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Recorded for Poem-a-Day March 8, 2019.
About this Poem 

“‘A Unified Berlin’ emerged from a Mellon Foundation-sponsored trip to Berlin and Nicosia, Cyprus, where a group of American writers and scholars explored two cities broken by war and other kinds of rupture. Our team met with politicians, artists, workers and activists and heard their stories. This is one man's story.”
—Ann Townsend

A Unified Berlin

The Junior Minister waved a hand
                          toward the courtyard where, he said,

                                       Goering’s private lion used to live.

                         With him we climbed Parliament’s steps,

walls pockmarked still with bullet holes. 
                         In the conference room the Social Democrats

                                     passed trays of petit fours and coffee.

                         We were perhaps insufficient, he said.

His voice, uninflected: they shipped
                         my father to Stalingrad. Forty days

                                      and dead. In the room,

                         the transcriptionist, the translator,

and security stationed against
                         the wall. Some time passed.

                                     In East Germany, he said, at least

                         it was always terrible. Bad luck, he said,


to be on that side of the wall. Even
                         the apples were poison. We were

                                     to understand this was a little joke. 

                         He brought the teacup to his mouth,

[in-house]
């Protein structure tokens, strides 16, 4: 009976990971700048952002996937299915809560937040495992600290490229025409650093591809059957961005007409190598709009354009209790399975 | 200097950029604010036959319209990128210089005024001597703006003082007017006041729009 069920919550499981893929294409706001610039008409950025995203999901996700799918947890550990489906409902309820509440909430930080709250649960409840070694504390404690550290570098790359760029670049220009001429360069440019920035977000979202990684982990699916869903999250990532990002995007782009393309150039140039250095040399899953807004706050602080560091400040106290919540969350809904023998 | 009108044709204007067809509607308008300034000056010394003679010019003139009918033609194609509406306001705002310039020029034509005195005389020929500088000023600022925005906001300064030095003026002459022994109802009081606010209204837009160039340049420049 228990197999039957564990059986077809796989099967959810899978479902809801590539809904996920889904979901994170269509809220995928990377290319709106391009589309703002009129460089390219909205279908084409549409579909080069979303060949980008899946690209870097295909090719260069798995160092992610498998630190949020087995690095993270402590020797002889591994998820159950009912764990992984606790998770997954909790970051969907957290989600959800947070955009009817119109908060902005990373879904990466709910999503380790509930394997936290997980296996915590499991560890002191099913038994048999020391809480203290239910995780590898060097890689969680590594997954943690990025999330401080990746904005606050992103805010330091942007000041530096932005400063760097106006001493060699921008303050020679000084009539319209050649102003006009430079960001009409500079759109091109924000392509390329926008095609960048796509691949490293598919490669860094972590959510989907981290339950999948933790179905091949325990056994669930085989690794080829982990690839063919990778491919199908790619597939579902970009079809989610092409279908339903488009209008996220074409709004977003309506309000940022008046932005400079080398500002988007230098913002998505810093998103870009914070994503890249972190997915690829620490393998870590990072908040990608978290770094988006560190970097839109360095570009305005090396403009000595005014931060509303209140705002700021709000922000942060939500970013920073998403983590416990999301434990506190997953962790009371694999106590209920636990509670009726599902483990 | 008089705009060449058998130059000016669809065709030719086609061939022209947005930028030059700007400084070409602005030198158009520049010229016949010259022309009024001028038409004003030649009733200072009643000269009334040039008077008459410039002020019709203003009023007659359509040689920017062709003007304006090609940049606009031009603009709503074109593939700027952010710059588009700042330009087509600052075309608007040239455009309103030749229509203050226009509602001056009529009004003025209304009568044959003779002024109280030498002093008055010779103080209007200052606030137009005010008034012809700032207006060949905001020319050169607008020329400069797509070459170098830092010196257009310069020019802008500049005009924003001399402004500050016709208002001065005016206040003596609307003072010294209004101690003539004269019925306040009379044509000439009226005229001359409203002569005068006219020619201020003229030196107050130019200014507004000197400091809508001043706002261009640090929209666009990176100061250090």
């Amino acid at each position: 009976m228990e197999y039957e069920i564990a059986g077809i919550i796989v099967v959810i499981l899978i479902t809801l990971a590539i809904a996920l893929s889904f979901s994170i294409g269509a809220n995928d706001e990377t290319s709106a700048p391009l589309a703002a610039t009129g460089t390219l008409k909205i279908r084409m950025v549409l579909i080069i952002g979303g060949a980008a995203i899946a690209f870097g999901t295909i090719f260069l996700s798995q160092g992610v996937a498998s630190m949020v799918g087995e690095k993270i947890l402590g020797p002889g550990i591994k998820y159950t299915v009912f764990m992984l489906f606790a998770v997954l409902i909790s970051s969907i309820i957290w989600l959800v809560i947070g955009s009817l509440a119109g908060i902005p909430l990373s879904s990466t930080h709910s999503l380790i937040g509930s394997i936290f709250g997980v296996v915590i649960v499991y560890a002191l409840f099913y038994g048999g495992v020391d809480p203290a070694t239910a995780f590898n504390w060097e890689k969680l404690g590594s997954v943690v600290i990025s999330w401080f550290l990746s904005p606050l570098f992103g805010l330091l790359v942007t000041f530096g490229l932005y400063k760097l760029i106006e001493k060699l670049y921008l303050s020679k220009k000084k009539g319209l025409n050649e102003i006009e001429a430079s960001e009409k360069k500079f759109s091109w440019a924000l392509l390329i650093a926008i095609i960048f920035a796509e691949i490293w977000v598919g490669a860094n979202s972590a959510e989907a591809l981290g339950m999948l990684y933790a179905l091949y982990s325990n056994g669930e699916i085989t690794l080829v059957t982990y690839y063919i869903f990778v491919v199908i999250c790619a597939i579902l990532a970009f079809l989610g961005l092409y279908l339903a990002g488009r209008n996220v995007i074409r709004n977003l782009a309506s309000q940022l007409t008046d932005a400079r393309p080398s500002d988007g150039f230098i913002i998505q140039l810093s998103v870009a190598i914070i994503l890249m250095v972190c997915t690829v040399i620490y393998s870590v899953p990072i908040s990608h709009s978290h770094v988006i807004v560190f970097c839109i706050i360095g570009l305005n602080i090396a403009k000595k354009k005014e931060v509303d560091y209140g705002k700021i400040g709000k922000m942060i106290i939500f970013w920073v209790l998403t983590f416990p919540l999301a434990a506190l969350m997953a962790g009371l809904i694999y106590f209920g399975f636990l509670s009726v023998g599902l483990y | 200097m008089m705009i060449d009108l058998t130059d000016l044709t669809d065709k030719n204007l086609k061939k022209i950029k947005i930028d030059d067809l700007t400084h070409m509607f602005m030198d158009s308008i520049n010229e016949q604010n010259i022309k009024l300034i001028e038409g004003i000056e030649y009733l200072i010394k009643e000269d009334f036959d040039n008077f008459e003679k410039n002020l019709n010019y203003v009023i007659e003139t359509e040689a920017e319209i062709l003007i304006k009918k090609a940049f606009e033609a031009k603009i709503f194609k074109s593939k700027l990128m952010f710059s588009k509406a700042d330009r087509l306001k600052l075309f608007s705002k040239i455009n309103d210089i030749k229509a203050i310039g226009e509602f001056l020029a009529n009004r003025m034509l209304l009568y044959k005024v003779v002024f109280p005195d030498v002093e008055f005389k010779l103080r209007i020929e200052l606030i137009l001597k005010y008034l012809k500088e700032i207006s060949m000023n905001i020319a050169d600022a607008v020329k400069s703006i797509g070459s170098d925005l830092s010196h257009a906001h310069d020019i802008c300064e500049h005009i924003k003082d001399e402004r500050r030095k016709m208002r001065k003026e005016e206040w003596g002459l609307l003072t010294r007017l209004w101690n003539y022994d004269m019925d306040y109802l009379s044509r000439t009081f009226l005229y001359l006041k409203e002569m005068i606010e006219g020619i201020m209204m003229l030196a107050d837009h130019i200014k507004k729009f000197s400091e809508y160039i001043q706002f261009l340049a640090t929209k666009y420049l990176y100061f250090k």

but did not drink. His fingernails
                         were tapered and very clean.

                                     When you are the victim, he said,

it doesn’t matter who is killing you.

Copyright © 2019 by Ann Townsend. Originally published in Poem-a-Day on March 8, 2019, by the Academy of American Poets.

Copyright © 2019 by Ann Townsend. Originally published in Poem-a-Day on March 8, 2019, by the Academy of American Poets.

Ann Townsend

Ann Townsend

Ann Townsend is the author of Dear Delinquent (Sarabande Books, 2019) andThe Coronary Garden (Sarabande Books, 2005).

by this poet

poem

New York Public Library, Edna St. Vincent Millay archives

Because Norma saved even the grocery lists,
              it was no surprise to find a lock of hair

                            coiled and glued loosely into the scrapbook,
crimped and rusty, more weird

and alive than any

2
poem
Despair needles you with its whisper,
it is agnostic, it believes in irony,
like a fly’s buzz it is perceptions, a busy

blood clot that says alive, alive.

I’m not the stopped motion, the straight line out.
Your garlands are "convivial, festival, sacrificial,
nuptual, honorary, funebrial."

That spring, when we